A retreat from the present unsatisfactory half-way house to a Gaullist ‘Europe des Patries’ would be an act of reactionary vandalism.
Brooding on the responses to my recent openDemocracy piece on Europe it seems to me that two themes stand out: democracy and leadership. Both go to the heart of the dilemmas that now face the EU.
Democracy first. It’s often said that there is a democratic deficit at the heart of EU governance, and the charge is well-founded. But, in Britain at least, most of the debate on the Union’s lack of democratic accountability ignores the historical background which holds the key to the story. The original architects of the European project looked forward to a federal Europe. Jean Monnet, whose brainchild the project was, set up an ‘Action Committee for the United States of Europe’ after he retired from the presidency of the Coal and Steel Community’s High Authority. In his memoirs, Walter Hallstein, the first President of the European Commission, was quite explicit about his federalist convictions. Indeed, he thought the EEC institutions were already embryonically federalist: the Council of Ministers would eventually become the upper house of a bicameral EEC legislature and the European Parliament the lower house.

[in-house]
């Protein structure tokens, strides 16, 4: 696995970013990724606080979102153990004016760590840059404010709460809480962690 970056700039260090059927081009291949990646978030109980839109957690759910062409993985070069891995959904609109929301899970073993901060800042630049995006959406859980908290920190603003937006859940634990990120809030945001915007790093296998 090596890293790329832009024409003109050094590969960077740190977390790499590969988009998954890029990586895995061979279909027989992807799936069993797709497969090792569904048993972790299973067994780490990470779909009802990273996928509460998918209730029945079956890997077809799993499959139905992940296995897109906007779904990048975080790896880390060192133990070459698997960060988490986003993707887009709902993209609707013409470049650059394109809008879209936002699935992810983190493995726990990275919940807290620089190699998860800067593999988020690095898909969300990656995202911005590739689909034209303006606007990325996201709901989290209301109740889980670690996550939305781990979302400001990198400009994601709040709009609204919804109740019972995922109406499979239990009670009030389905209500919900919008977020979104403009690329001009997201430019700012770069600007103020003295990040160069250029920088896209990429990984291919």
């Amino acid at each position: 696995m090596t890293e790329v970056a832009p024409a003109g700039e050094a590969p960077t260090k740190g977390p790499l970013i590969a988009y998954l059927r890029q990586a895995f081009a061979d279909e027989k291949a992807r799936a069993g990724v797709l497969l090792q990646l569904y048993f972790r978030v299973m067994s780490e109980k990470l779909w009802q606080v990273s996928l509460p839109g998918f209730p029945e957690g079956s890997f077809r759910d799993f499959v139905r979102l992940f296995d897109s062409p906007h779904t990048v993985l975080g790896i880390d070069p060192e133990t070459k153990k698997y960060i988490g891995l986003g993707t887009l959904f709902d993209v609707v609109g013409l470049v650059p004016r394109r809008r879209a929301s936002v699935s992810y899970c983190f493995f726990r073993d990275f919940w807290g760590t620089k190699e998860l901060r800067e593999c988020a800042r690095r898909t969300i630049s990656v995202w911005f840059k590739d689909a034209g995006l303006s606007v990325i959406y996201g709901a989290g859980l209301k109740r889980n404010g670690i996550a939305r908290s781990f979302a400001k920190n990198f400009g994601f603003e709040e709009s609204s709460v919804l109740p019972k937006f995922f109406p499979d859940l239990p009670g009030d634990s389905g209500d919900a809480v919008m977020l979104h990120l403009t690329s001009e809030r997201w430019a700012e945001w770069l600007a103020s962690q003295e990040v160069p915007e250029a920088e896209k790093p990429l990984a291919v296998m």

Within a few years of the Rome Treaty, however, the French Fourth Republic collapsed; and Charles de Gaulle, the stern, unbending and profoundly conservative champion of French ‘grandeur’, was catapulted into the Presidency of France. With unremitting persistence he did everything he could to stymie emergent Euro-federalism in the name of an essentially confederal ‘Europe des Patries’. The end result was a stand-off which has lasted until our own day. The Union is neither a democratic federation nor an intergovernmental confederation. It is a mixture of the two. Some of its institutions – notably the European Court of Justice, the EU Charter of Fundamental Rights and the increasingly powerful directly elected European Parliament – are federalist in conception and function. Others – notably the Council of Ministers and the European Council – are inter-governmental and confederal.
This mixture is inherently undemocratic. In a democracy the voters know ‘where the buck stops’, to use Harry Truman’s time-honoured phrase. In the EU the buck can’t stop. There is no Union President or Government to be held to account. There are 27 member governments and national administrations, all desperately hanging on to their dwindling authority, and accountable only to their separate national electorates. Freud would have diagnosed this as a severe case of institutional anal retentiveness, and he would have been right.
But a retreat from the present unsatisfactory half-way house to a Gaullist ‘Europe des Patries’ would be an act of reactionary vandalism. For starters, it would mean getting rid of the ECJ and the Charter of Fundamental Rights, tearing up the myriad regulations that underpin the internal market and give EU citizens the right to work in member states other than their own, and getting rid of the European Parliament, or at least binning its legislative powers. To do all this in the name of democracy would be an exercise in the higher lunacy.